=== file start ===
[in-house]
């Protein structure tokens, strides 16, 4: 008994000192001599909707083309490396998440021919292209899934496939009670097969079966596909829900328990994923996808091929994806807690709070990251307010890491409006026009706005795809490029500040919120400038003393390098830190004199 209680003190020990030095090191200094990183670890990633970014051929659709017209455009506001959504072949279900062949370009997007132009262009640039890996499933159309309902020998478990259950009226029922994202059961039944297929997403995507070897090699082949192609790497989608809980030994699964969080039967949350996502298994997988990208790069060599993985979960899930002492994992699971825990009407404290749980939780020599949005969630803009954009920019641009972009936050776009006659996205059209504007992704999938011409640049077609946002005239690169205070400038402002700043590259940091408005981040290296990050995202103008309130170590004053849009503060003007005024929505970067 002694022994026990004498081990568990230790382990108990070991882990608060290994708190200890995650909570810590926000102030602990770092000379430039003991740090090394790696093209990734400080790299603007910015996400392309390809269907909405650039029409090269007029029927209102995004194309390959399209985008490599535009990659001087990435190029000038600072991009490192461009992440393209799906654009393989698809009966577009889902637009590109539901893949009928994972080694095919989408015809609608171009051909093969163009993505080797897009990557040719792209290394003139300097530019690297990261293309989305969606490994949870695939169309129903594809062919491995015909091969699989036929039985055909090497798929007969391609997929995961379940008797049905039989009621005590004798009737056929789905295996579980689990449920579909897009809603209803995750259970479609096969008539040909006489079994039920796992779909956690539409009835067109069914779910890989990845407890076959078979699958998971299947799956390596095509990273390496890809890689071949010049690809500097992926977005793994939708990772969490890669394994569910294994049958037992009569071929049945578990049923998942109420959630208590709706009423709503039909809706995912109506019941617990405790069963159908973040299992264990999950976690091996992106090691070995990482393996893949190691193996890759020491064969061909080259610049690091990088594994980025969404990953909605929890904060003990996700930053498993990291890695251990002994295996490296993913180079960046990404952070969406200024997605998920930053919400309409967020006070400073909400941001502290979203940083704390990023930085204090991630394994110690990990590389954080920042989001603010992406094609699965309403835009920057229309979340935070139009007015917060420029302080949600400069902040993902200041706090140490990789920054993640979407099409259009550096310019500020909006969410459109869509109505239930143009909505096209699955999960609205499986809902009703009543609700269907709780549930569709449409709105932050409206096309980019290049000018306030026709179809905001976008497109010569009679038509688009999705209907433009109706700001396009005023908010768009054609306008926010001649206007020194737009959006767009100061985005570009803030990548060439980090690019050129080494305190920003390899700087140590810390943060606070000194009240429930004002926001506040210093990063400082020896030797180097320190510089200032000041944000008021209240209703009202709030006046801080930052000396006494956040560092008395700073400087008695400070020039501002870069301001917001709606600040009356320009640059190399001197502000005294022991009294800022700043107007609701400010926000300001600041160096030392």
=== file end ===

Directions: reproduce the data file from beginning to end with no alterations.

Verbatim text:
[in-house]
């Protein structure tokens, strides 16, 4: 008994000192001599909707083309490396998440021919292209899934496939009670097969079966596909829900328990994923996808091929994806807690709070990251307010890491409006026009706005795809490029500040919120400038003393390098830190004199 209680003190020990030095090191200094990183670890990633970014051929659709017209455009506001959504072949279900062949370009997007132009262009640039890996499933159309309902020998478990259950009226029922994202059961039944297929997403995507070897090699082949192609790497989608809980030994699964969080039967949350996502298994997988990208790069060599993985979960899930002492994992699971825990009407404290749980939780020599949005969630803009954009920019641009972009936050776009006659996205059209504007992704999938011409640049077609946002005239690169205070400038402002700043590259940091408005981040290296990050995202103008309130170590004053849009503060003007005024929505970067 002694022994026990004498081990568990230790382990108990070991882990608060290994708190200890995650909570810590926000102030602990770092000379430039003991740090090394790696093209990734400080790299603007910015996400392309390809269907909405650039029409090269007029029927209102995004194309390959399209985008490599535009990659001087990435190029000038600072991009490192461009992440393209799906654009393989698809009966577009889902637009590109539901893949009928994972080694095919989408015809609608171009051909093969163009993505080797897009990557040719792209290394003139300097530019690297990261293309989305969606490994949870695939169309129903594809062919491995015909091969699989036929039985055909090497798929007969391609997929995961379940008797049905039989009621005590004798009737056929789905295996579980689990449920579909897009809603209803995750259970479609096969008539040909006489079994039920796992779909956690539409009835067109069914779910890989990845407890076959078979699958998971299947799956390596095509990273390496890809890689071949010049690809500097992926977005793994939708990772969490890669394994569910294994049958037992009569071929049945578990049923998942109420959630208590709706009423709503039909809706995912109506019941617990405790069963159908973040299992264990999950976690091996992106090691070995990482393996893949190691193996890759020491064969061909080259610049690091990088594994980025969404990953909605929890904060003990996700930053498993990291890695251990002994295996490296993913180079960046990404952070969406200024997605998920930053919400309409967020006070400073909400941001502290979203940083704390990023930085204090991630394994110690990990590389954080920042989001603010992406094609699965309403835009920057229309979340935070139009007015917060420029302080949600400069902040993902200041706090140490990789920054993640979407099409259009550096310019500020909006969410459109869509109505239930143009909505096209699955999960609205499986809902009703009543609700269907709780549930569709449409709105932050409206096309980019290049000018306030026709179809905001976008497109010569009679038509688009999705209907433009109706700001396009005023908010768009054609306008926010001649206007020194737009959006767009100061985005570009803030990548060439980090690019050129080494305190920003390899700087140590810390943060606070000194009240429930004002926001506040210093990063400082020896030797180097320190510089200032000041944000008021209240209703009202709030006046801080930052000396006494956040560092008395700073400087008695400070020039501002870069301001917001709606600040009356320009640059190399001197502000005294022991009294800022700043107007609701400010926000300001600041160096030392």